Effects of antiseizure medications on placental cells: Focus on heterodimeric placental carriers.

Citation:

Nino Tetro, Roua Hamed, Erez Berman, and Sara Eyal. 2021. “Effects of antiseizure medications on placental cells: Focus on heterodimeric placental carriers.” Epilepsy research, 174, Pp. 106664.

Abstract:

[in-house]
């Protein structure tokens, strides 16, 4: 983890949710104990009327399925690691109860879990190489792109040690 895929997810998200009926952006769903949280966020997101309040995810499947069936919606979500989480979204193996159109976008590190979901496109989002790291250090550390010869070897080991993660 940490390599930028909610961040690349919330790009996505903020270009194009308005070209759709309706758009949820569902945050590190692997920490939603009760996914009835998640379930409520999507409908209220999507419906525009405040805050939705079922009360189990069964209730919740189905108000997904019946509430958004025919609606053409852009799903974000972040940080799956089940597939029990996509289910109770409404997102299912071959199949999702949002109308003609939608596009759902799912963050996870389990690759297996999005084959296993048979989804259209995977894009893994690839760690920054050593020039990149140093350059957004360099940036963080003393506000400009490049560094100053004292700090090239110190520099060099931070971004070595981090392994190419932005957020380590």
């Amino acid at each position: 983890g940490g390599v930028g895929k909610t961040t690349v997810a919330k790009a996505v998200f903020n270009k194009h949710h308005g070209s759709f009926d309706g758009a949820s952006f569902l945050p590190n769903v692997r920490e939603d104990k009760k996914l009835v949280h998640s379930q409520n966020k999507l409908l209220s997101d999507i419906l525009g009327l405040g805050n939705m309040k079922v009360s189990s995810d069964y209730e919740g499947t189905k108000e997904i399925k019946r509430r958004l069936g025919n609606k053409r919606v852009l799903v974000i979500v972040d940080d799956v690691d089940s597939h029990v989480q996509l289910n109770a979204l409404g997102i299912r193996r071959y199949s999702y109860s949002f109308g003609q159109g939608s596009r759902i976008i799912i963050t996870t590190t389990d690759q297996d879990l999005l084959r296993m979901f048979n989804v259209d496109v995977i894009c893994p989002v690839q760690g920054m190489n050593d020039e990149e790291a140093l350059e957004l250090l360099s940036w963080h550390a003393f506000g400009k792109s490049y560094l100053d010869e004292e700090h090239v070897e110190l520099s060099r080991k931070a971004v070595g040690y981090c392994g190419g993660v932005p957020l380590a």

OBJECTIVE: Appropriate placental nutrient transfer is essential for optimal fetal development. We have previously shown that antiseizure medications (ASMs) can alter the expression of placental carriers for folate and thyroid hormones. Here we extended our analysis to heterodimeric carriers that mediate the placental uptake of amino acids and antioxidant precursors. We focused on the L-type amino acid transporter (LAT)2/SLC7A8, the cystine/glutamate antiporter xCT/SLC7A11, and their chaperone 4F2hc/SLC3A2. METHODS: BeWo cells were exposed for two or five days to therapeutic concentrations of valproate, levetiracetam, carbamazepine, lamotrigine, or lacosamide. Transcript levels were measured by quantitative PCR. Levetiracetam effects on placental carriers were further explored using a tailored gene array. RESULTS: At five days, 30 $μ$g/mL levetiracetam (high therapeutic concentrations) significantly reduced the expression of all studied genes (p < 0.05). Carbamazepine treatment was associated with lower SLC7A8 (LAT2) expression (p < 0.05), whereas valproate increased the transcript levels of this transporter by up to 2.0-fold (p < 0.01). Some of these effects were already observed after two incubation days. Lamotrigine did not alter gene expression, and lacosamide slightly elevated SLC3A2 levels (p < 0.05). The array analysis confirmed the trends observed for levetiracetam and identified additional affected genes. SIGNIFICANCE: Altered expression of placental heterodimeric transporters may represent a mechanism by which ASM affect fetal development. The placental effects are differential, with valproate, carbamazepine and levetiracetam as the more active compounds. The concentration-dependence of those ASM effects are in line with established dose-dependent teratogenicity implying that ASM doses should be adjusted during pregnancy with caution.